By John Russell

Sandia to Take Delivery of World’s Largest Arm System

June 18, 2018

While the enterprise remains circumspect on prospects for Arm servers in the datacenter, the leadership HPC community is taking a bolder, brighter view of the x86 server CPU alternative. Amongst current and planned Arm HPC installations – i.e., the innovative Mont-Blanc project, led by Bull/Atos, the 'Isambard’ Cray XC50 going into the University of Bristol, and commitments from both Japan and France among others -- HPE is announcing that it will be supply the United States National Nuclear Security Administration (NNSA) with a 2.3 petaflops peak Arm-based system, named Astra. Read more…

By Tiffany Trader

D-Wave Breaks New Ground in Quantum Simulation

July 16, 2018

Last Friday D-Wave scientists and colleagues published work in Science which they say represents the first fulfillment of Richard Feynman’s 1982 notion that Read more…

By John Russell

MLPerf – Will New Machine Learning Benchmark Help Propel AI Forward?

May 2, 2018

Let the AI benchmarking wars begin. Today, a diverse group from academia and industry – Google, Baidu, Intel, AMD, Harvard, and Stanford among them – releas Read more…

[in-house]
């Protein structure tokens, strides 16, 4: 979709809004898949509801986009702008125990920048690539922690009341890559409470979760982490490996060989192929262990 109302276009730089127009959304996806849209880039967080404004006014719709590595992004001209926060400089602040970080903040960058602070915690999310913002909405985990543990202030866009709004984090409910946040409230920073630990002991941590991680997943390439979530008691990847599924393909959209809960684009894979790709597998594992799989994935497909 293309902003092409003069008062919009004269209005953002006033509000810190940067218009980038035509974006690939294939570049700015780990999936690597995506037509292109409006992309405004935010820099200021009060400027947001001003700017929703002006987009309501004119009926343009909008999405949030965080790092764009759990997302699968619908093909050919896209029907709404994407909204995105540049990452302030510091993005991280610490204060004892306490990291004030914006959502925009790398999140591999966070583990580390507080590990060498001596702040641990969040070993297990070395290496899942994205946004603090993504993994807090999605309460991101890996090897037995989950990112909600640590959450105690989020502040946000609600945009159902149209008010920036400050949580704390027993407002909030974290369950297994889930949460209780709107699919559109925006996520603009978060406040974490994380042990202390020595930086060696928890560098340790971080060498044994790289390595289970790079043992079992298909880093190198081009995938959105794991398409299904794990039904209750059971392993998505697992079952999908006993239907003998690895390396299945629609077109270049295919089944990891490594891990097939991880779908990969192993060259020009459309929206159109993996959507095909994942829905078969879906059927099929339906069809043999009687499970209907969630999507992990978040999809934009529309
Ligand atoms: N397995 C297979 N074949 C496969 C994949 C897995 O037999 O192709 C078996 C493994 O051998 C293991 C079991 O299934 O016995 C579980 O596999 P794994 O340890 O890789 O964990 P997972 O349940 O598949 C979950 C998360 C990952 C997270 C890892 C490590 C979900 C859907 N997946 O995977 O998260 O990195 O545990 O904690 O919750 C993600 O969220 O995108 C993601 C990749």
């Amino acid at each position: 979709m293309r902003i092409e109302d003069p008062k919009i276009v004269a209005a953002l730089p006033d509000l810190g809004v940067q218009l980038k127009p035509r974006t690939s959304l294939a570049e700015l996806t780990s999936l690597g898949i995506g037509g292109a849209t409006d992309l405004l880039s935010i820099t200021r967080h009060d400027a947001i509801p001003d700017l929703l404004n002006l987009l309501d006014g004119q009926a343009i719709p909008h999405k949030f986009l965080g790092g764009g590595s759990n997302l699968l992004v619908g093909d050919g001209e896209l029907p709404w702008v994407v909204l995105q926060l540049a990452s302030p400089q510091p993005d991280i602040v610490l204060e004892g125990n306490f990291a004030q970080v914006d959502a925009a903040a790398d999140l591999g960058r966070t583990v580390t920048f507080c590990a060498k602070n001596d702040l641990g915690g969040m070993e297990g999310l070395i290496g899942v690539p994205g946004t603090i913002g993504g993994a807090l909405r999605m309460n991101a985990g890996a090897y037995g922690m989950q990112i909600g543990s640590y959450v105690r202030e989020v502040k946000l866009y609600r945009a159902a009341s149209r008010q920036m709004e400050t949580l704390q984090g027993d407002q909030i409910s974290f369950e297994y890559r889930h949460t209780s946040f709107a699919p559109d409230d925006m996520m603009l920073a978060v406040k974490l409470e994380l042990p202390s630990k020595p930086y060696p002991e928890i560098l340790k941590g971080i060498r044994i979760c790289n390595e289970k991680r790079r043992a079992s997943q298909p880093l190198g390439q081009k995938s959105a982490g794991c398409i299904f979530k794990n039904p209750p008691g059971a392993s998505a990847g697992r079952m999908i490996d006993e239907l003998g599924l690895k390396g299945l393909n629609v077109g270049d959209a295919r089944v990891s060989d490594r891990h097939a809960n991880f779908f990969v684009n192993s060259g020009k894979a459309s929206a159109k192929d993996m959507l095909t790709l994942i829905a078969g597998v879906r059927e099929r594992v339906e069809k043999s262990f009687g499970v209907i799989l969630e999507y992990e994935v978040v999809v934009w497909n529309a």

By John Russell

TACC’s ‘Frontera’ Supercomputer Expands Horizon for Extreme-Scale Science

August 29, 2018

The National Science Foundation and the Texas Advanced Computing Center announced today that a new system, called Frontera, will overtake Stampede 2 as the fast Read more…

By Tiffany Trader

Intel Announces Cooper Lake, Advances AI Strategy

August 9, 2018

Intel's chief datacenter exec Navin Shenoy kicked off the company's Data-Centric Innovation Summit Wednesday, the day-long program devoted to Intel's datacenter Read more…

By Tiffany Trader

GPUs Power Five of World’s Top Seven Supercomputers

June 25, 2018

The top 10 echelon of the newly minted Top500 list boasts three powerful new systems with one common engine: the Nvidia Volta V100 general-purpose graphics proc Read more…

By Tiffany Trader

The Machine Learning Hype Cycle and HPC

June 14, 2018

Like many other HPC professionals I’m following the hype cycle around machine learning/deep learning with interest. I subscribe to the view that we’re probably approaching the ‘peak of inflated expectation’ but not quite yet starting the descent into the ‘trough of disillusionment. This still raises the probability that... Read more…

By Dairsie Latimer

  • arrow
  • Click Here for More Headlines
  • arrow
Do NOT follow this link or you will be banned from the site!
Share This